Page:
EPhysMus (Electronic Physical Music) was a project that formed the basis for our current work in physical, adaptive, contextual, bio-informed sound design and performance research.
Early prototypes, 2011.
In 2011, we were encouraged by the Discovery Research Group for Computational Creativity at the University of Helsinki’s Department of Computer Science to create the EPhysMus project, as it was a way to present algorithmic processing of real-world data in a musical context. Performances using the technology were made at various academic events, for example at the 13th World Congress for Science Journalists and the 11th International Symposium on Intelligent Data Analysis.
Live at Eteläsuomalainen osakunta, 2012
Since the mid-1960’s, artists have used biosignals as an alternative means of input. Pioneers in this field include Alvin Lucier, Manford L. Eaton, Richard Teitelbaum, David Rosenboom, Erkki Kurenniemi and Ralph Lundsten. A typical application of biosignals has been to generate sounds based on EEG or ECG measurement.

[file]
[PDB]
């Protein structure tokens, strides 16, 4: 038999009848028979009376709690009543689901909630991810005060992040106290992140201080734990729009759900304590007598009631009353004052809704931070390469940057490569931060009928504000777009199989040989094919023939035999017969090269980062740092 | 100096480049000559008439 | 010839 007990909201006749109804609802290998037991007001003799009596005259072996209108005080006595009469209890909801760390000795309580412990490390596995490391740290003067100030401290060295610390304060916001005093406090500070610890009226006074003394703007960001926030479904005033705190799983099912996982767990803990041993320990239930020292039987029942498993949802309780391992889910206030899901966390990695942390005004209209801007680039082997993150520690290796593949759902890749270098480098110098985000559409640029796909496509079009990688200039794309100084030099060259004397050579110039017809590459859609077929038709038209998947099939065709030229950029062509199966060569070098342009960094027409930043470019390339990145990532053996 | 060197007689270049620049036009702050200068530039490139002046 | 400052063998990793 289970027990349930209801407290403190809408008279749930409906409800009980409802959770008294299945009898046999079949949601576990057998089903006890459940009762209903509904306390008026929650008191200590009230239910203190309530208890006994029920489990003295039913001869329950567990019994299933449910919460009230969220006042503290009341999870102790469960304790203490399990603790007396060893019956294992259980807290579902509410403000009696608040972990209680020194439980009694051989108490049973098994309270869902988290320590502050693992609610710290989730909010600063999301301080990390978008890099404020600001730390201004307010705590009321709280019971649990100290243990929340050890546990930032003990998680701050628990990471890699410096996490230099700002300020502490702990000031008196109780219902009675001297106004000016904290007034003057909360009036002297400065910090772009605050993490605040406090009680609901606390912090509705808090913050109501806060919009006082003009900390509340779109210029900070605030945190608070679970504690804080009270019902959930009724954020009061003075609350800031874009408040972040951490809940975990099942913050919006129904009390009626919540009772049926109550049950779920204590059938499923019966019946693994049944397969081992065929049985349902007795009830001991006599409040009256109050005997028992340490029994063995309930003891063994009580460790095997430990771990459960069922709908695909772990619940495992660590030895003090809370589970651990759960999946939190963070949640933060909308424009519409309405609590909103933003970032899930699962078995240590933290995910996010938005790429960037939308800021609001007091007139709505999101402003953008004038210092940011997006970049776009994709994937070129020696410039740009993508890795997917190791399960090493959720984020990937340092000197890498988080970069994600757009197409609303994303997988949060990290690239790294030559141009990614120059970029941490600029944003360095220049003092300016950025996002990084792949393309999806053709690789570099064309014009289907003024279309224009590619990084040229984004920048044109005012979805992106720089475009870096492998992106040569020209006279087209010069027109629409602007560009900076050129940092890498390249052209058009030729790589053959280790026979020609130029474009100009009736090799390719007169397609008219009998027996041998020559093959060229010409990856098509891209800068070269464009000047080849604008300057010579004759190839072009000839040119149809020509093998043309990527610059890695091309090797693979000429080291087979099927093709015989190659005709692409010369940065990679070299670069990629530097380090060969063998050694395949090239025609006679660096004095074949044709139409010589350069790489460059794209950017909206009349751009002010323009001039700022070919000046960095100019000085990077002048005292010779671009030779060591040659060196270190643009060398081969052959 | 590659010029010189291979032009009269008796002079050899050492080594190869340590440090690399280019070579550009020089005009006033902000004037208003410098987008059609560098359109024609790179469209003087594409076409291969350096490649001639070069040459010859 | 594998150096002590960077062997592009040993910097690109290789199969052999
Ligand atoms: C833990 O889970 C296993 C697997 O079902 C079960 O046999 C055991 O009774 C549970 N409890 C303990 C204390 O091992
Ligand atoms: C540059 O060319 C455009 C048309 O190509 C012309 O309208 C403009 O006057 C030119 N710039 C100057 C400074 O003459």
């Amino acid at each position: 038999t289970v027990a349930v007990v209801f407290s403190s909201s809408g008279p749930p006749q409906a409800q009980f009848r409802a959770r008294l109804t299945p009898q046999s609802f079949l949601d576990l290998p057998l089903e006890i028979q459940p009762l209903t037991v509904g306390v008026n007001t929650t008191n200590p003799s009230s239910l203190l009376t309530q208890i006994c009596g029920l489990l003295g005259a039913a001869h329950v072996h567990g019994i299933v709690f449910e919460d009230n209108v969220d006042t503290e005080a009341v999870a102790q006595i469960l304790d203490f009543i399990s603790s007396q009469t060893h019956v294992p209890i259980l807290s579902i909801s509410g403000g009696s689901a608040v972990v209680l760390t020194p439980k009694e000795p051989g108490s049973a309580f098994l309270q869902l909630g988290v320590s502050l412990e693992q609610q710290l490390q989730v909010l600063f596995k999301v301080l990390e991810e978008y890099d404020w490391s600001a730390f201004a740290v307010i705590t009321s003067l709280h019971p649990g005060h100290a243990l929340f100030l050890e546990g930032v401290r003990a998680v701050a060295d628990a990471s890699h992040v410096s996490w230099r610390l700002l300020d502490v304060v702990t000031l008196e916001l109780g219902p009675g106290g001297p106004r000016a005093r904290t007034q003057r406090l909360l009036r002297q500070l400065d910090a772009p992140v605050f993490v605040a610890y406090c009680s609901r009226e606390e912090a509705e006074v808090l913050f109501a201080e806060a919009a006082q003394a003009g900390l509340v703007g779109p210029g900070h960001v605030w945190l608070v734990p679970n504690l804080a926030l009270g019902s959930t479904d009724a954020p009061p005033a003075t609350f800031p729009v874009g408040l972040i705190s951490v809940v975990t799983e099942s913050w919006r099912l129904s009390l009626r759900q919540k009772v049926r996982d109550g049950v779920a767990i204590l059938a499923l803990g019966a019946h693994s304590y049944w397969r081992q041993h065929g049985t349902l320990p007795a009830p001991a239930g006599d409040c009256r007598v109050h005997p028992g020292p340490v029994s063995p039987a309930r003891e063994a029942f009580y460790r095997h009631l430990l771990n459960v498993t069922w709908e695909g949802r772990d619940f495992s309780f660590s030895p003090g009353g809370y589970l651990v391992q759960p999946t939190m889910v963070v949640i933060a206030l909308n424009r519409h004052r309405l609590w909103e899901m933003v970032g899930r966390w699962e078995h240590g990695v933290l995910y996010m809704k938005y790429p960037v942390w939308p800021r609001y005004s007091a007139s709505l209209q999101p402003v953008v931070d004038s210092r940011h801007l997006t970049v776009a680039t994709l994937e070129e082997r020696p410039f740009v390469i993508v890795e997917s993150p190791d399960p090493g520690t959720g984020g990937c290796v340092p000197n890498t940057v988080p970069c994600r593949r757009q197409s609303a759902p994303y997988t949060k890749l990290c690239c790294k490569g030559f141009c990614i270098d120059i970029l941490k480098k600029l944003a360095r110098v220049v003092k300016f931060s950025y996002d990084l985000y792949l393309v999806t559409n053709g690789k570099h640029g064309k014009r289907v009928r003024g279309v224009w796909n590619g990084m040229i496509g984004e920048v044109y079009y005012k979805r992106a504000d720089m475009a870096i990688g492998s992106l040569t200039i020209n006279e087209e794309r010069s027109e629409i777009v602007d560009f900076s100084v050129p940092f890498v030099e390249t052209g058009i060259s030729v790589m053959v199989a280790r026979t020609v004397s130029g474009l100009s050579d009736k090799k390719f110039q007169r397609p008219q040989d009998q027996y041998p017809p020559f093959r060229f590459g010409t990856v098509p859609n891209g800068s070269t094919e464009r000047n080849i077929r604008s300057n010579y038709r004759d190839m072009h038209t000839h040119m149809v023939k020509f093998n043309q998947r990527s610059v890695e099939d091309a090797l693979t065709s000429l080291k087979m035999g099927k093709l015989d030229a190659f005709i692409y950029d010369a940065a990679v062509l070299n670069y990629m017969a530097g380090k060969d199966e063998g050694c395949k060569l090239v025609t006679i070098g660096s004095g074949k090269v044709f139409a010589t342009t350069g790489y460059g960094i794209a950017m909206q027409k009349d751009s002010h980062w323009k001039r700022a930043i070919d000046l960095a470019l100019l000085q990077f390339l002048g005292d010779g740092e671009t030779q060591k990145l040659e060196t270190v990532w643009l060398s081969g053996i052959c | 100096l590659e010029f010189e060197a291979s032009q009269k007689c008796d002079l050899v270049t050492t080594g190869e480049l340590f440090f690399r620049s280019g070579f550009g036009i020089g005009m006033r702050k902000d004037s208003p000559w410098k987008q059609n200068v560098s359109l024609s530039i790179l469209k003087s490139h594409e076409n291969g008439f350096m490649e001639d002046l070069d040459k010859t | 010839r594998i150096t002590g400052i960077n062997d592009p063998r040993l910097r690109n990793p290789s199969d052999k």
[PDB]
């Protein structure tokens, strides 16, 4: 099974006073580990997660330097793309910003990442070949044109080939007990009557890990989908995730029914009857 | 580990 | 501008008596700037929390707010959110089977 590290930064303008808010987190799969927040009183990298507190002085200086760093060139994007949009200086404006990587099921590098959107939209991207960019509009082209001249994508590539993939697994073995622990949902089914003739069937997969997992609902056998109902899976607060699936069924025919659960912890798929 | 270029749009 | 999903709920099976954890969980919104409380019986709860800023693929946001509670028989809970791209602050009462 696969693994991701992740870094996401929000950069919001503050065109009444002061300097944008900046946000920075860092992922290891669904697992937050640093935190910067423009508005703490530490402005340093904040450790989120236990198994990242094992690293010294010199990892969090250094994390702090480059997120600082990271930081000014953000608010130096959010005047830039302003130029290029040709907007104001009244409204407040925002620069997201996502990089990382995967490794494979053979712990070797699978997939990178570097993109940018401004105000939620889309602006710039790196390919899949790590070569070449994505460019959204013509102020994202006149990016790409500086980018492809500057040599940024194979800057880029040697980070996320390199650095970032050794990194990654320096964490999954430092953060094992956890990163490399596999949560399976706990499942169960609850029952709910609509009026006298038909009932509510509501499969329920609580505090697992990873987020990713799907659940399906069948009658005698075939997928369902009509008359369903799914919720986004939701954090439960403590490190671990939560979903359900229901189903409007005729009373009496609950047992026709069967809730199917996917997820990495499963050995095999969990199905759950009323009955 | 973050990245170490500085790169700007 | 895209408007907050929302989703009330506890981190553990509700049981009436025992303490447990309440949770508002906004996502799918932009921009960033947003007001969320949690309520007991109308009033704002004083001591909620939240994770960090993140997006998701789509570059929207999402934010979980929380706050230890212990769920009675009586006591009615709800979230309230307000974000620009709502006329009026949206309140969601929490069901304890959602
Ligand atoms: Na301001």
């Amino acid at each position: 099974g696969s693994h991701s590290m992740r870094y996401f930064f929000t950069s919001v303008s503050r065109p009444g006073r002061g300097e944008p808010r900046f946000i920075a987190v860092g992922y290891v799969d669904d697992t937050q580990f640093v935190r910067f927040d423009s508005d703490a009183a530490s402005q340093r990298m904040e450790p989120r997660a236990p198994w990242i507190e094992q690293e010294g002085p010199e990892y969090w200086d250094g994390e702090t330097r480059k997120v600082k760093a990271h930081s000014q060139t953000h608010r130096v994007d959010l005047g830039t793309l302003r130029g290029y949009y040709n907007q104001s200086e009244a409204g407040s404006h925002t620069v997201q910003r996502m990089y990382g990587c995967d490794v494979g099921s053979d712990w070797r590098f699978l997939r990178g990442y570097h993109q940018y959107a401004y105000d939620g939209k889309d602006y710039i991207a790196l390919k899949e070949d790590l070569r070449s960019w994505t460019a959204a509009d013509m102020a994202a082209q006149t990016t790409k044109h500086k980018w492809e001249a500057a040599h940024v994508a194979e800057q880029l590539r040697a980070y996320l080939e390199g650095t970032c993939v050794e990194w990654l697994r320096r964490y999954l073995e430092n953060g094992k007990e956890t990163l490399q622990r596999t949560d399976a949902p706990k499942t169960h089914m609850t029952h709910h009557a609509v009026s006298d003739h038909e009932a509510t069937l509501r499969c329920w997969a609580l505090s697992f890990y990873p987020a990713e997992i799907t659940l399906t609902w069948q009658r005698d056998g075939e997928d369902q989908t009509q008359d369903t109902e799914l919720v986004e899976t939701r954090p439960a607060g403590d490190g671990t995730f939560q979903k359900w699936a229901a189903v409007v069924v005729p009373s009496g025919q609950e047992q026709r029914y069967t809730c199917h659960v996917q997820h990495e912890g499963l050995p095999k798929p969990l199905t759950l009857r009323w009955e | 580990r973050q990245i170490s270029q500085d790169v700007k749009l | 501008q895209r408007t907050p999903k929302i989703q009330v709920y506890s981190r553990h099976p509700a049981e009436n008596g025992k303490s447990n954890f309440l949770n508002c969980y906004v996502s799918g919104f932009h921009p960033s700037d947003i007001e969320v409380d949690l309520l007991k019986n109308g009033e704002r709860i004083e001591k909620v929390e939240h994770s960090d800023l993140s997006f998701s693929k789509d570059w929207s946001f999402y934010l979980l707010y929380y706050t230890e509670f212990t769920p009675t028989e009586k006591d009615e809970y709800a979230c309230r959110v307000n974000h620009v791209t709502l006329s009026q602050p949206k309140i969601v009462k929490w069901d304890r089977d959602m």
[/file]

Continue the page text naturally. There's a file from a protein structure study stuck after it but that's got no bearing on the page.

Manford L. Eaton envisioned complex bio-music systems including multi-modal measurement and feedback loops. Source: Manford L. Eaton. 1974. Bio-music. Something Else Press.
Biomusic systems were theoreticized as early as 1933 by the Italian futurists Filippo Tommaso Marinetti and Pino Masnata, when they proposed the “reception amplification and transformation of vibrations emitted by living beings...of states of mind”. A forerunner in biomechanical music was Solomon Nikritin, who conceived a notation system for postures. In the emerging field of film sound, concepts such as physiological mapping of sound were studied by Arseny Avraamov while Dziga Vertov’s and Nikolai Timofeev’s biomechanical ballet was even endorsed by Charlie Chaplin. Léon Theremin conducted some music-related hypnosis experiments and created a body-controlled instrument, the Terpsitone.